The story begins in August 1932, when the young pianist Yocheved Dostorevsky, who came to Jerusalem from Vienna where she had completed her studies at the Academy for Music and Performing Arts, established a new school for "music and the art of movement."
One of Mrs. Dostorevsky-Kupernik’s first tasks was to obtain support and confirmation that the institution was "under the supervision of the Ministry of Education."Although the Ministry recognized the Academy as an educational institution, thus giving a boost to its growth, it took 21 years before it gained full recognition as an institute of higher education.The starting point of the educational program was, according to Dostorevsky-Kupernik:"to train educated musicians and dancers, with broad knowledge of their profession, able to think, and setting themselves ideals and values towards which they strive."
Mrs. Dostorevsky-Kupernik, who had considerable experience in public work (serving in the past, among other things, as a commander in the Haganah and as a producer of musical programs for the radio), succeeded with great resourcefulness in overcoming the many problems of establishing the Academy.For her activities and her life's work, she was later honored with the Yakir Yerusahlayim award as a "distinguished citizen of Jerusalem."
The first classrooms were rented in an existing school (Beit Hinuch Arlozorov), and when the number of students increased, the Academy also rented the Schmidt building in Hillel St. (today Maale School).The first musical instruments were hired by the Academy and were originally abandoned property.The idea of teaching students to play the piano in groups, introduced by the talented school principal, helped to increase the number of students at a time of economic hardship, and also proved itself in pedagogic terms thanks to the natural competition that developed among the students.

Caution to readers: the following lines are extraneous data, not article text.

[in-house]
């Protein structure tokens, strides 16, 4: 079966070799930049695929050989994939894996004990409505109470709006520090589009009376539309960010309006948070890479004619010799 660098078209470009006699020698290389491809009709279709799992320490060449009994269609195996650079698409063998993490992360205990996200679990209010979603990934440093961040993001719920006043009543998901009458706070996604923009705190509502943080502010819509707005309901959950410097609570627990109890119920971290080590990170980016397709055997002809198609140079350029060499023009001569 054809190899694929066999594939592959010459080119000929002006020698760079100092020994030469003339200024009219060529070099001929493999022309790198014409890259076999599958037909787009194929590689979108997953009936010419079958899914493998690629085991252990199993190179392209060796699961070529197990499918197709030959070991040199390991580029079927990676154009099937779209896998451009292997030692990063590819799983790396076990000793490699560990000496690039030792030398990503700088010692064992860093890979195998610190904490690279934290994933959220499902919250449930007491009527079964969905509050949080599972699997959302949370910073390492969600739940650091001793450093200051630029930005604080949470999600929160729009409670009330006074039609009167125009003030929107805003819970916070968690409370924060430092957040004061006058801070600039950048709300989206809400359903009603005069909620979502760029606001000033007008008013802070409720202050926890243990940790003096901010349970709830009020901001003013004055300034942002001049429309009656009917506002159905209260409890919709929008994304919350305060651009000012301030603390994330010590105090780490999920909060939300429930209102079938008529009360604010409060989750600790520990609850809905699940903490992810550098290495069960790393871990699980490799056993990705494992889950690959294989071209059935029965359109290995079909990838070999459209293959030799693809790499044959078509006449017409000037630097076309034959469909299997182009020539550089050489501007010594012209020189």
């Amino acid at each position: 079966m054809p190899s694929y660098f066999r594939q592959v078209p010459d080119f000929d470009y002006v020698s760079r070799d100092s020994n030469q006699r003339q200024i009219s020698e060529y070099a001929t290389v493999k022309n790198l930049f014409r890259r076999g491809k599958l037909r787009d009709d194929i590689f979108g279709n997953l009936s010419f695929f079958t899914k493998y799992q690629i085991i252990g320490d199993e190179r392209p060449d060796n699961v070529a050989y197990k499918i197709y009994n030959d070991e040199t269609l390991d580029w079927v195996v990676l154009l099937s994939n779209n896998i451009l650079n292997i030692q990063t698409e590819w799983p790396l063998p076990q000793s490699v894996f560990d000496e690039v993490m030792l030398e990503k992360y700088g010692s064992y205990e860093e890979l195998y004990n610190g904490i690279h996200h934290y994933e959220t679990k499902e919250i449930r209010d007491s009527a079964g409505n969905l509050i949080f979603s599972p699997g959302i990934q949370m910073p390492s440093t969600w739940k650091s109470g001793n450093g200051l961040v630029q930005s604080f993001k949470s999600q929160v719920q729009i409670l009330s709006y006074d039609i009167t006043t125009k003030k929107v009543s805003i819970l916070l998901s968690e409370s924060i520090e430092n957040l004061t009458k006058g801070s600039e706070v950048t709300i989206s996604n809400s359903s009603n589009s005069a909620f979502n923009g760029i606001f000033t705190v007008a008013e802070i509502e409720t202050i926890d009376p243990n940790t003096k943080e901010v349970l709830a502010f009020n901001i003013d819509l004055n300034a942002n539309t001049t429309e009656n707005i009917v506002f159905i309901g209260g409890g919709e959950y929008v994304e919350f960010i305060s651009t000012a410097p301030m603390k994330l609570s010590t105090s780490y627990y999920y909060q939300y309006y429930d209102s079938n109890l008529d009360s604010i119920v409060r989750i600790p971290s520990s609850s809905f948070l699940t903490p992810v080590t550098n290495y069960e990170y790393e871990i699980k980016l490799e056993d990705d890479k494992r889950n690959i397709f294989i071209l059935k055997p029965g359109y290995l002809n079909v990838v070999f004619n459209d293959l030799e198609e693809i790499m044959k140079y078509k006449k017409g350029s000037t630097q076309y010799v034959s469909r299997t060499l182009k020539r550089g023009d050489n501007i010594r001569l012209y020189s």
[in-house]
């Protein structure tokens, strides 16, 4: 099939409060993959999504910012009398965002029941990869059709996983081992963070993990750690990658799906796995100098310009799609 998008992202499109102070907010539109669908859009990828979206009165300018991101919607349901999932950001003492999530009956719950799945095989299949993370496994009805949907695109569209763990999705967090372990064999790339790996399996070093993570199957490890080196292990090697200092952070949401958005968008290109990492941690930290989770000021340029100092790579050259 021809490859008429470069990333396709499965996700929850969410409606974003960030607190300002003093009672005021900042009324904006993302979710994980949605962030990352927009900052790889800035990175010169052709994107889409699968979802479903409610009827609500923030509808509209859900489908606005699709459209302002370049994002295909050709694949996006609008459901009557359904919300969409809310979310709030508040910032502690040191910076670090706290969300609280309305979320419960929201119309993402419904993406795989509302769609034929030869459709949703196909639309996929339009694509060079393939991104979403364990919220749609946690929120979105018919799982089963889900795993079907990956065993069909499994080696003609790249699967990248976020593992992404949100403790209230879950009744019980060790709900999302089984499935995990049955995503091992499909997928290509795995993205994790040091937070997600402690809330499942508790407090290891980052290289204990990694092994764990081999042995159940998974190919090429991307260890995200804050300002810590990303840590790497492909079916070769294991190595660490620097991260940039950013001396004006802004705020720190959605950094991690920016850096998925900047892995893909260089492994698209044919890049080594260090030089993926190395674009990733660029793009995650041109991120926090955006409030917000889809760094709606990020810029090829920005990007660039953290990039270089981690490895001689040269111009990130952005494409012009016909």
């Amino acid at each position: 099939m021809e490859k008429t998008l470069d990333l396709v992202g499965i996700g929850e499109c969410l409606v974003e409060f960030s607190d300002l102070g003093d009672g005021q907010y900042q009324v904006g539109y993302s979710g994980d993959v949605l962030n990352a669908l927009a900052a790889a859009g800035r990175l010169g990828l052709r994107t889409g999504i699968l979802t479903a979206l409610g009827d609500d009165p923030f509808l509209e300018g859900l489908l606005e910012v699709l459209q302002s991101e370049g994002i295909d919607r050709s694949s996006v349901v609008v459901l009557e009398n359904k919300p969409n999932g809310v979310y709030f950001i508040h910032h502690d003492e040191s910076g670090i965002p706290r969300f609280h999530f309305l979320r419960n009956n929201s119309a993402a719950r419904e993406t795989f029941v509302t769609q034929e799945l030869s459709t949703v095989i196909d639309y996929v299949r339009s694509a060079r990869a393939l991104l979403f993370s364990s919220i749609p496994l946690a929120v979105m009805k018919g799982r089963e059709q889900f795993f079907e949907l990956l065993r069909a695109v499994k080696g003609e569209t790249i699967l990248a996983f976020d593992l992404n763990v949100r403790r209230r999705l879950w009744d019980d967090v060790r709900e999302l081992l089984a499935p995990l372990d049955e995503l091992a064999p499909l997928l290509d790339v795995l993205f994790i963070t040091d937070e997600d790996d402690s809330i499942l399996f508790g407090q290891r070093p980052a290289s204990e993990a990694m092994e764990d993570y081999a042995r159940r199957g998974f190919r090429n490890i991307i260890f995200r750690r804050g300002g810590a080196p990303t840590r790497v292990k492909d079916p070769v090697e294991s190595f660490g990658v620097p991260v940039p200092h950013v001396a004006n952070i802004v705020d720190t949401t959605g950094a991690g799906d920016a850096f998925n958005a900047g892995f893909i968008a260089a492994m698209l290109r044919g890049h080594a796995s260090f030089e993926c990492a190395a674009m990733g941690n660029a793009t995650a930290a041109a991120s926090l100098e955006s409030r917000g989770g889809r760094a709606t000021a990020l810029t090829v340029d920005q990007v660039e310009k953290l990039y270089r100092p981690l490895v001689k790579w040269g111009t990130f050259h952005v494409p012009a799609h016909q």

When the premises once again became too small, Samuel Rubin, president of the Norman Foundation (today the America-Israel Cultural Foundation), came to the assistance of the Academy and contributed a large sum of money to purchase a villa in Smolenskin Street.The building was converted to meet the needs of the Academy, and was inaugurated in 1958, with the participation of Prime Minister Golda Meir, Mayor Teddy Kollek and other dignitaries.At the ceremony, the Academy was given a new name:the Rubin Academy of Music in Jerusalem.
In this year, the Academy inaugurated a unique framework of external studies, hosting creative and performing artists from all around the world, coming to teach and share their experience with students and artists in Israel.Among the many famous artists that the Academy has been privileged to host in this framework are Martha Graham – the "high priestess of dance," pianist Nadia Reisenberg, singer Jennie Tourel, and others.
This was also the year that the Academy library was established, managed for 35 years by Mr. Claude Abarbanel.Over this period he collected books, journals, scores, first editions and other special and rare items that are now to be found both in the library and in the Israeli music archives, founded in 1988. Today the library's collection of scores is the largest in the country, and also includes a listening room fitted out with sophisticated equipment.